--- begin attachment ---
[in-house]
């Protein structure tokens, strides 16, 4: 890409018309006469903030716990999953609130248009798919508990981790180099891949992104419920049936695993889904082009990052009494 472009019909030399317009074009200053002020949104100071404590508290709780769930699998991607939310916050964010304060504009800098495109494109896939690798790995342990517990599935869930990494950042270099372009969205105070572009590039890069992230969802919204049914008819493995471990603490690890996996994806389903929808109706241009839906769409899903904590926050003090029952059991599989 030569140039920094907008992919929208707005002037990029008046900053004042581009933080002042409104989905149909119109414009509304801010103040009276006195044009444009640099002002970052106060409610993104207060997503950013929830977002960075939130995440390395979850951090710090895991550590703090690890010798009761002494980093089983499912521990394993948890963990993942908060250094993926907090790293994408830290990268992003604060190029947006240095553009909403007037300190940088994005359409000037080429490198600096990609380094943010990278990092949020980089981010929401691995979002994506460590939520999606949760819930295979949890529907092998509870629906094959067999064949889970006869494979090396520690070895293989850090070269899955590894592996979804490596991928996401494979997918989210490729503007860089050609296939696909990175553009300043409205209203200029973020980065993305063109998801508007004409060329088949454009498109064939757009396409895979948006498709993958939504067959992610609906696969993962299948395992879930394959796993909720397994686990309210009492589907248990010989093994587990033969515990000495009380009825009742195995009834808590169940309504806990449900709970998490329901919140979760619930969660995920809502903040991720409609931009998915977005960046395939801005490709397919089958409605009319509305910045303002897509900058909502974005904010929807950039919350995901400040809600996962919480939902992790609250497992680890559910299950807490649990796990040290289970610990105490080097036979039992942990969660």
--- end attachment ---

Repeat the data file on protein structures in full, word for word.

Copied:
[in-house]
């Protein structure tokens, strides 16, 4: 890409018309006469903030716990999953609130248009798919508990981790180099891949992104419920049936695993889904082009990052009494 472009019909030399317009074009200053002020949104100071404590508290709780769930699998991607939310916050964010304060504009800098495109494109896939690798790995342990517990599935869930990494950042270099372009969205105070572009590039890069992230969802919204049914008819493995471990603490690890996996994806389903929808109706241009839906769409899903904590926050003090029952059991599989 030569140039920094907008992919929208707005002037990029008046900053004042581009933080002042409104989905149909119109414009509304801010103040009276006195044009444009640099002002970052106060409610993104207060997503950013929830977002960075939130995440390395979850951090710090895991550590703090690890010798009761002494980093089983499912521990394993948890963990993942908060250094993926907090790293994408830290990268992003604060190029947006240095553009909403007037300190940088994005359409000037080429490198600096990609380094943010990278990092949020980089981010929401691995979002994506460590939520999606949760819930295979949890529907092998509870629906094959067999064949889970006869494979090396520690070895293989850090070269899955590894592996979804490596991928996401494979997918989210490729503007860089050609296939696909990175553009300043409205209203200029973020980065993305063109998801508007004409060329088949454009498109064939757009396409895979948006498709993958939504067959992610609906696969993962299948395992879930394959796993909720397994686990309210009492589907248990010989093994587990033969515990000495009380009825009742195995009834808590169940309504806990449900709970998490329901919140979760619930969660995920809502903040991720409609931009998915977005960046395939801005490709397919089958409605009319509305910045303002897509900058909502974005904010929807950039919350995901400040809600996962919480939902992790609250497992680890559910299950807490649990796990040290289970610990105490080097036979039992942990969660």